“Between my wife and I, we couldn’t get it out of our heads,” Lee told the Quad City Press. “So many children need families and we knew we could potentially do something about it.”

After originally deciding to adopt Katie, they spent six weeks in Kiev, visiting an orphanage in nearby Kharkov. While there, they decided they may have room in their heart, and their home, for another child.

When they saw a picture of Emie striking the same pose as their biological daughter in one of their photographs, they knew they would come home with two children.

Both girls were the same age as their Annie. She would not lack for companionship, as they worried.

Lee said after the Ukrainian government – finally – completed the paperwork, they returned to the United States, when the real challenges began.

“The unvarnished truth,” Lee told the Press, is that adopting the Russian-speaking special needs children “was really disruptive to our family. They came with so many issues that we had not anticipated.”

After teaching them sign language and appropriate behavior, they moved to Lino Lake, Minnesota and found a new support group in Eagle Brook Church. There they found personal assistance and spiritual solace.

Every year in the past seven years has been better and better, they say.

“I think my girls can do almost anything they want to do,” he said, “and that’s what I want to help them become.”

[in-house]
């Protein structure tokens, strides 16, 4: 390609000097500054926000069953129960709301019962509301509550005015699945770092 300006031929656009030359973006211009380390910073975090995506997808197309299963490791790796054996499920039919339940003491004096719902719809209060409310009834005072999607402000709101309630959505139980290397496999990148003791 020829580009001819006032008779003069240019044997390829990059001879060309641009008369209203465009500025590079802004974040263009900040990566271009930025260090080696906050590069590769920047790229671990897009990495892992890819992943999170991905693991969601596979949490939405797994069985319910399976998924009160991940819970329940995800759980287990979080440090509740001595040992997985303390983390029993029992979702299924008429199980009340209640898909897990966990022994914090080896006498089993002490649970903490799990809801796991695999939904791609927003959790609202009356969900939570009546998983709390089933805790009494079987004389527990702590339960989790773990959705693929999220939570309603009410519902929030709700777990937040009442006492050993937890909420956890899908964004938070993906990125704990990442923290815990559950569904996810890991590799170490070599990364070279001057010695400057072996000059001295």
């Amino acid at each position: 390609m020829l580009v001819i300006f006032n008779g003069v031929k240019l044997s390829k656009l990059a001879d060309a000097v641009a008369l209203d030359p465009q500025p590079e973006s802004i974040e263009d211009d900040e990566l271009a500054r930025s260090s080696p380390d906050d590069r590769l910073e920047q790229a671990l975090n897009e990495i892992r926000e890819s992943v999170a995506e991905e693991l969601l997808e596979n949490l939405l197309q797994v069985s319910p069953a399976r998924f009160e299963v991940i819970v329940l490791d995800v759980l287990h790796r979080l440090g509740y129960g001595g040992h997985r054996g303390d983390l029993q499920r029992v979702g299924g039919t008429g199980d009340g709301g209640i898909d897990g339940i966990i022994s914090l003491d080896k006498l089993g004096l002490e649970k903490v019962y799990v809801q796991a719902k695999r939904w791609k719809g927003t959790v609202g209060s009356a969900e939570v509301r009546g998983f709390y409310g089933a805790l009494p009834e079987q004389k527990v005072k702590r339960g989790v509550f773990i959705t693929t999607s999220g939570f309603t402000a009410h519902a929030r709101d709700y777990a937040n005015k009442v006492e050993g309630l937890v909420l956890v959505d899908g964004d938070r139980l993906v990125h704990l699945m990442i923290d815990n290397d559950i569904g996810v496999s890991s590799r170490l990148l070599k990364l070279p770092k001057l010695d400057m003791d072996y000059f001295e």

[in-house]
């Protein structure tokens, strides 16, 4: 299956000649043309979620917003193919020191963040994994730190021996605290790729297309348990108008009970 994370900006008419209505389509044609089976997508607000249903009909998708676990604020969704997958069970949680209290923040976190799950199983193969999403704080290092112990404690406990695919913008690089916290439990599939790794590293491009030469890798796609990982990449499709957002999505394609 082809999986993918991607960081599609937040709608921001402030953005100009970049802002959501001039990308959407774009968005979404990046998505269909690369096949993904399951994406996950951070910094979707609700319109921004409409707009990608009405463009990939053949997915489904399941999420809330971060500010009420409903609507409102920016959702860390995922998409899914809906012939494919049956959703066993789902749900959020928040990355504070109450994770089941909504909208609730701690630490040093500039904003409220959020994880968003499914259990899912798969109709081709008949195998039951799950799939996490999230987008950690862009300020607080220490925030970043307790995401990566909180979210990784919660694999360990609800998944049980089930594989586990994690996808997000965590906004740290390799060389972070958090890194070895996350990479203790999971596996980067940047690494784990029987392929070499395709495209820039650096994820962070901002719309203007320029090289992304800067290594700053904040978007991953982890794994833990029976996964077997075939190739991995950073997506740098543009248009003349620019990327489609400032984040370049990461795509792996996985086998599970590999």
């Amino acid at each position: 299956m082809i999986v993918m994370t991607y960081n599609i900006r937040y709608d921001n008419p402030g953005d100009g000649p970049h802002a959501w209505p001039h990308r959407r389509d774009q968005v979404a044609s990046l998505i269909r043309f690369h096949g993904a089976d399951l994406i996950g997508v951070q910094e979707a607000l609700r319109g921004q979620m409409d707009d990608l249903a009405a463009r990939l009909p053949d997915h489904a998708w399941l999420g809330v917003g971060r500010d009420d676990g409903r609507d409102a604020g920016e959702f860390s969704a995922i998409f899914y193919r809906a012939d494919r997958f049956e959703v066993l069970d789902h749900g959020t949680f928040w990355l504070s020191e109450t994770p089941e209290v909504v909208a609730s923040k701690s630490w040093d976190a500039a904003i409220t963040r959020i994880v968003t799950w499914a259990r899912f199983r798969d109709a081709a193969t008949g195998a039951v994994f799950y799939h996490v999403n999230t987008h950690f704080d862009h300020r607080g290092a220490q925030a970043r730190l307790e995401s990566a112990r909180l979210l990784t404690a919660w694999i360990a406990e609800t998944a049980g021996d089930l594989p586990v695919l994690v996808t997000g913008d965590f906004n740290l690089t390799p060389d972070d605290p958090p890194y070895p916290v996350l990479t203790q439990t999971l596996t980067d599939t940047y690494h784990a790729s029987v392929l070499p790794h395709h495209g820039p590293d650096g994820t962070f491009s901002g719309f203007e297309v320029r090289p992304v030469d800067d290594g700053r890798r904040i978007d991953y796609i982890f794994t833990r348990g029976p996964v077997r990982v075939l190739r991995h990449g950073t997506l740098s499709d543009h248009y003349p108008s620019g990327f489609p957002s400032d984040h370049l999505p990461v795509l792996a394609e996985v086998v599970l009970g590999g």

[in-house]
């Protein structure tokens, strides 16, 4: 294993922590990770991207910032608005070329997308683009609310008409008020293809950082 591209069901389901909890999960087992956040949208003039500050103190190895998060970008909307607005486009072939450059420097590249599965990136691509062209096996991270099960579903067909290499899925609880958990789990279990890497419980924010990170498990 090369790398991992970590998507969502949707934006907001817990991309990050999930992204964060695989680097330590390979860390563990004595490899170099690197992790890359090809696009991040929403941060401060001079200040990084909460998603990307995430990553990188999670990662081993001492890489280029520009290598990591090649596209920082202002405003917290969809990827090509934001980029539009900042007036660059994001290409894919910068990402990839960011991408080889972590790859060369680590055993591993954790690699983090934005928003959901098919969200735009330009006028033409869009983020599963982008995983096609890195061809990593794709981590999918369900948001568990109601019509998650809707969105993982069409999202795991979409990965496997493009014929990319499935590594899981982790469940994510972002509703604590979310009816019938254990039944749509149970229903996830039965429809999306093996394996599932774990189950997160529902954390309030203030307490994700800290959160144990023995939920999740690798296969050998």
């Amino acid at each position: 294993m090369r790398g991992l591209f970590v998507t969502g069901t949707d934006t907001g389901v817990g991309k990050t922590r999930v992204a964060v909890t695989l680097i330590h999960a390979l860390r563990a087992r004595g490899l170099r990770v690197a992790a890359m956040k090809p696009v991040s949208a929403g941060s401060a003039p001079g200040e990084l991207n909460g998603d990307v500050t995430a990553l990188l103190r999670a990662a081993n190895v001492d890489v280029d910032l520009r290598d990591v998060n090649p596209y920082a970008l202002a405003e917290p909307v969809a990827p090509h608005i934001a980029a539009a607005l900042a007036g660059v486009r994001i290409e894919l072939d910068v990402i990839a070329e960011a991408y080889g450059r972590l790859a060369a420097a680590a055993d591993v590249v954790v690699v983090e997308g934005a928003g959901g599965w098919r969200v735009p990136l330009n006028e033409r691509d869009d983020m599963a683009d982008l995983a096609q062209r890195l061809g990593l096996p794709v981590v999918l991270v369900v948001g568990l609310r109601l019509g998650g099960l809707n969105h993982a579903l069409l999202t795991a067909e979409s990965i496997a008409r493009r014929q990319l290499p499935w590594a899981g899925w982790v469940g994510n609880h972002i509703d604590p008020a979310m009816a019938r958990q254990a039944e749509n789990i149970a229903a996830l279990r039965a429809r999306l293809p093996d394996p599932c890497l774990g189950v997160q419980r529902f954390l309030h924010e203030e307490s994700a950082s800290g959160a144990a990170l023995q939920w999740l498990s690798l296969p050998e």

The family's devotion is fueled by their faith, and it informs the sense of humor Lee showed in a tweet during the 2014 midterm elections:

It takes a special person to believe in the potential of the “mentally retarded,” as they were once labeled. Today, 90 percent of all babies diagnosed with Down syndrome in the womb will be aborted. The percentage is higher in some countries. Some have even spoken of "a world without people with Down syndrome."

Their God, and their experience, tell them that every child has infinite worth and potential, Lee told local media, and he would encourage anyone to follow his footsteps and adopt a Down syndrome child – or two.

“The message is that it really doesn’t matter where you started or where you came from,” Lee said. “There are endless opportunities for everyone, whether they have disabilities or not. They deserve a shot.”